Osgood only ever appeared four times for England. Despite his regard for him, Sir Alf didn't really trust him. There will be those who might ask - as they did with Best - what might the forward have become if he had not been a free spirit and, indeed, free with the spirits? The answer is that such self-discipline could only have restricted both.
It is another matter to question what Osgood might have become if he had not broken his leg early in his career in a tackle by Emlyn Hughes, then with Blackpool. The leg was repaired, but the weight he put on during his recovery would always restrict him slightly. Not that you would have noticed too much. "Osgood is good" became the fans' refrain. And didn't he just know it.
So did one young student for whom the name Osgood remains a byword for great entertainer, master practitioner.
BILLIE JEAN KING
A pioneering queen and court marshal
A LEADING work of reference calls her "perhaps the most important single figure in the history of women's tennis" but let's not pussyfoot around here. The word "perhaps" does not belong in the vicinity of any description of Billie Jean King.
This fireman's daughter from Long Beach, California, ignited a conflagration that razed the rickety, privileged structure of the sport and built in its place, brick by painful brick, the edifice from which all those who followed her have taken much pride and an awful lot of money.
As winner of a record 20 titles at Wimbledon (six singles, 10 doubles and four mixed) Billie Jean inscribed her name as the most prolific player in the history of the greatest tournament. As a competitor whose exuberance frequently outshone her genius, she may not stand atop that exclusive league table, which also includes Lenglen, Wills Moody, Connolly, Court, Evert, Navratilova and Graf, but in terms of sheer achievement she is incomparable.
Never more so than on a September night in 1973. A winner of 38 Grand Slam titles, her most memorable match and the one of most significance to women's tennis was a grudge encounter in the circus atmosphere of the Houston Astrodome. Bobby Riggs, Wimbledon champion of 1939 and, at 55, capable player and supreme self-promoter, challenged Billie Jean, the leading tennis feminist. At first she refused and instead, on Mother's Day, Riggs routed Margaret Court 6-2 6-1. So Billie Jean agreed to face Riggs in what is remembered, by those who knew or cared little about tennis, as the greatest match ever. In front of 30,472, still the biggest crowd to watch a tennis contest, she triumphed 6-4 6-3 6-3 in "The Battle of the Sexes". She picked up the winner-take-all $200,000, but more important, her ambition was achieved. Women's sport was on the map.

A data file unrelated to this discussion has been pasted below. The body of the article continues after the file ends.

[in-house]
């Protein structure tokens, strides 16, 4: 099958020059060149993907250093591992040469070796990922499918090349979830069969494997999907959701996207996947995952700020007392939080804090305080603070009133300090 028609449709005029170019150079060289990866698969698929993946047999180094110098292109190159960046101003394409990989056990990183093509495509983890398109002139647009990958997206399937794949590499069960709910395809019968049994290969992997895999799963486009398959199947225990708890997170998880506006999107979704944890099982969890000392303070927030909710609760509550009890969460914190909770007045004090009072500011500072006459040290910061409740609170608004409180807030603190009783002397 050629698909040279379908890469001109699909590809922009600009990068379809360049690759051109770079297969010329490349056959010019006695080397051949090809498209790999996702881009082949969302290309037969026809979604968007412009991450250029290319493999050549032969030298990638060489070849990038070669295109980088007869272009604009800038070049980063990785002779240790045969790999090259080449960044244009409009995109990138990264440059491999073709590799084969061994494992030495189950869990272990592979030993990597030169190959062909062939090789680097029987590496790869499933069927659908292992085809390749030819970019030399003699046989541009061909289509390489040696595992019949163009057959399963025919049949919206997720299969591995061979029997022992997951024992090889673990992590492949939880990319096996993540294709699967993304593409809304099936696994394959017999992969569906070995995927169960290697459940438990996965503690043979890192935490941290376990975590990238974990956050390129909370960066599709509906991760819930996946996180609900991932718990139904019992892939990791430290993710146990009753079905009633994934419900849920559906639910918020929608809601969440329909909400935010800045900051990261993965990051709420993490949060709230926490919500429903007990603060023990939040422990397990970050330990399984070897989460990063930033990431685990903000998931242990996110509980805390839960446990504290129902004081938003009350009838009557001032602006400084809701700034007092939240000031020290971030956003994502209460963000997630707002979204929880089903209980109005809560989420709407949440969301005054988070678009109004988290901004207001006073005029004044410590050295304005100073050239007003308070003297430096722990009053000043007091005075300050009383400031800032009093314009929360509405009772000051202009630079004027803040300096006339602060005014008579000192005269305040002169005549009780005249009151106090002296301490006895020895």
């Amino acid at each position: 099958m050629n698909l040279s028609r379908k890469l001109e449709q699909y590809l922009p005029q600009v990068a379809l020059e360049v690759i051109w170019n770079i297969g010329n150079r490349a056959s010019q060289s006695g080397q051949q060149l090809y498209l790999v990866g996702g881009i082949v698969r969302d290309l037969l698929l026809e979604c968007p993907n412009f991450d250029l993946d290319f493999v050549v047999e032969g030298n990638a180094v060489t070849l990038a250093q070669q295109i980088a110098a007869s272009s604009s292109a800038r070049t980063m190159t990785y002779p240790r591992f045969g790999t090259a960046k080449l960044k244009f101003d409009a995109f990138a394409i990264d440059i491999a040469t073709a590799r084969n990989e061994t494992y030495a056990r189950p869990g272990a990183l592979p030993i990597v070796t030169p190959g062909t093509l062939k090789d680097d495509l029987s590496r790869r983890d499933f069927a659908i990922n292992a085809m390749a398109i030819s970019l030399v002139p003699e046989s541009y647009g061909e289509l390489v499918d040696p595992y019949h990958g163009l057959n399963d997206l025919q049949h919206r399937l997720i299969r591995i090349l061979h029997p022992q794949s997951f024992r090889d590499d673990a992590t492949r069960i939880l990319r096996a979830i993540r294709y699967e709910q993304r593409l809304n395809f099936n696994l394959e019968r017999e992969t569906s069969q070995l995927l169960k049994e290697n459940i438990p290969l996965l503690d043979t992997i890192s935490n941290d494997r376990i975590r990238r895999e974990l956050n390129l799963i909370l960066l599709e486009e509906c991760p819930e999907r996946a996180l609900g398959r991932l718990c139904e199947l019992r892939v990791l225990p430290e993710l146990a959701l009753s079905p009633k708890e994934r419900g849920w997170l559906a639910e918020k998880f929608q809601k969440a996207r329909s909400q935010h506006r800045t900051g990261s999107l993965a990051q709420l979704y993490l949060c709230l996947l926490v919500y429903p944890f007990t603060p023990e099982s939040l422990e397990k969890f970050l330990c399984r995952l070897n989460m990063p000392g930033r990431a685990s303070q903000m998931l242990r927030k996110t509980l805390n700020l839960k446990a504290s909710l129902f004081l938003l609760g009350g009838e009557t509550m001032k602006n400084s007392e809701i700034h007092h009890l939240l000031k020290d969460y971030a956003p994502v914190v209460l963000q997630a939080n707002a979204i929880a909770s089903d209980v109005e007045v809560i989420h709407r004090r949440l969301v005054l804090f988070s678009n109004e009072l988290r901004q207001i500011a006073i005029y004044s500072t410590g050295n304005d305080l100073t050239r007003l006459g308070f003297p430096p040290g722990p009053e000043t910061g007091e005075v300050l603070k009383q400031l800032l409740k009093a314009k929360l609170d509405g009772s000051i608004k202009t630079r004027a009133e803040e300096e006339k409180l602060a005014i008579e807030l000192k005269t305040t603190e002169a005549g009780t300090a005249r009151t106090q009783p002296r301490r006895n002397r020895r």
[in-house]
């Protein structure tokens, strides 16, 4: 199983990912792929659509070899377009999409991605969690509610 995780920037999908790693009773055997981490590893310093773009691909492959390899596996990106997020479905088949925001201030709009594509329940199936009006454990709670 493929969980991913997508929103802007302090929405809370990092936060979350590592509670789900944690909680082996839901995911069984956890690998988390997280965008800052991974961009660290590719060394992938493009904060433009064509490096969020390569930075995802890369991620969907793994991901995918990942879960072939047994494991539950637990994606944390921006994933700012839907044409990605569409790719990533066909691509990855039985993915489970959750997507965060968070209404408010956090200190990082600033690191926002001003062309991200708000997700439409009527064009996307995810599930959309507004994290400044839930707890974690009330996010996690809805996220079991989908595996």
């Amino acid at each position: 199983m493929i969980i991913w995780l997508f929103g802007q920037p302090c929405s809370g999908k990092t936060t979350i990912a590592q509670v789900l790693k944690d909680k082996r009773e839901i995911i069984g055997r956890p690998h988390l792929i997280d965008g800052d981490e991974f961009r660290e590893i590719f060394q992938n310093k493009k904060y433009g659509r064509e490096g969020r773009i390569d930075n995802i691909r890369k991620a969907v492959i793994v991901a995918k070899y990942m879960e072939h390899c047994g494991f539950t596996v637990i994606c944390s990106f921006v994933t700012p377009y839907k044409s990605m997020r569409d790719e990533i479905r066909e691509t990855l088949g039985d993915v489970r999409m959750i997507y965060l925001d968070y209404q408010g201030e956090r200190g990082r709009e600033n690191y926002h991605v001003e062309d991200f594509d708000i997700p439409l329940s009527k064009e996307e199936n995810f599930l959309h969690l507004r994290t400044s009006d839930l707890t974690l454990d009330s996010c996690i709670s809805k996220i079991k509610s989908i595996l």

Having taken up tennis at the comparatively late age of 11, she had soon done enough on the concrete public courts of California to earn invitations to the private clubs. Her first glimpse of the sport's elitist bedrock brought a private promise that she would change it. Billie Jean was 12 at the time and by 17, already a Wimbledon doubles champion, she was "pretty fidgety with the whole scene".
Seven years on, that fidgety feeling had worsened. Wimbledon led the way in 1968 by openly paying prize money, bringing the comment from Billie Jean: "Finally, our sport was honest." She was delighted to be declared champion that year alongside Rod Laver but incensed that he was paid pounds 2,000 while she collected pounds 700.
Striking out the only way she knew, vociferously, in pursuit of her beliefs and parity for women, she suffered suspension, bans and vilification. In 1970 she and eight others signed a contract for one dollar each to play a women-only circuit backed by Virginia Slims. Ann Jones, one of the founding nine, recalls: "Billie Jean pulled it together, kept it together and put them on the right road." As the star and spokeswoman, as well as winner of most of the early tournaments despite knee problems, Billie Jean slogged on until she had proved the truth in the tour slogan "You've come a long way, baby."
In 1965 Billie Jean Moffitt had married Larry King and together they started World Team Tennis, an inter-city vaudeville version of the sport which has been called "the moustache on the Mona Lisa" but which still flourishes. More suspensions followed and though Billie Jean survived, her marriage didn't after the outing of a love affair with her hairdresser, Marilyn Barnett.
What changed everything was beating Riggs. "It had nothing to do with tennis but everything to do with social status," she said later. "To try to change the hearts and minds of people, to persuade parents their daughters should have equal opportunity with their sons." That attitude remains unchanged. "I would like every child in the world to have the chance to play tennis," she says, "to be able to run and jump and feel the wind in your hair."
The explosion of TV interest and contracts ensured women's tennis would indeed go a long way, baby. Billie Jean, though, always preferred the doubles game. "You share it with somebody, and I like collaboration. Winning in singles is much more lonely. Performing is temporary, friendship can be everlasting." Eventually, after a final triumph at the age of 39, she turned to administration and coaching, helping Martina Navratilova to come within one title of her own Wimbledon record and captaining the American Fed Cup team to world victories in 1996 and again this year.